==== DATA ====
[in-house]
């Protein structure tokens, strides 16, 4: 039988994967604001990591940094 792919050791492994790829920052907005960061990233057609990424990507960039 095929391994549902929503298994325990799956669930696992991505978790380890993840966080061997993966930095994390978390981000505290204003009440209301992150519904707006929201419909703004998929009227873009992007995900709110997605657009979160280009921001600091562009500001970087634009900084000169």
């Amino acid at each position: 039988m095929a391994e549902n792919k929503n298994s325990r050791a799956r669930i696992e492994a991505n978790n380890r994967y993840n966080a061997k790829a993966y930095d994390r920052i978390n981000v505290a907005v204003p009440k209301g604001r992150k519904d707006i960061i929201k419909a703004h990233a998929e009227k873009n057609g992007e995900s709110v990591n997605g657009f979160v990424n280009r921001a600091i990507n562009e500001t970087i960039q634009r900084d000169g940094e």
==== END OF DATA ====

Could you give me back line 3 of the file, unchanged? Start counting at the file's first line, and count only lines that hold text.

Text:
């Amino acid at each position: 039988m095929a391994e549902n792919k929503n298994s325990r050791a799956r669930i696992e492994a991505n978790n380890r994967y993840n966080a061997k790829a993966y930095d994390r920052i978390n981000v505290a907005v204003p009440k209301g604001r992150k519904d707006i960061i929201k419909a703004h990233a998929e009227k873009n057609g992007e995900s709110v990591n997605g657009f979160v990424n280009r921001a600091i990507n562009e500001t970087i960039q634009r900084d000169g940094e």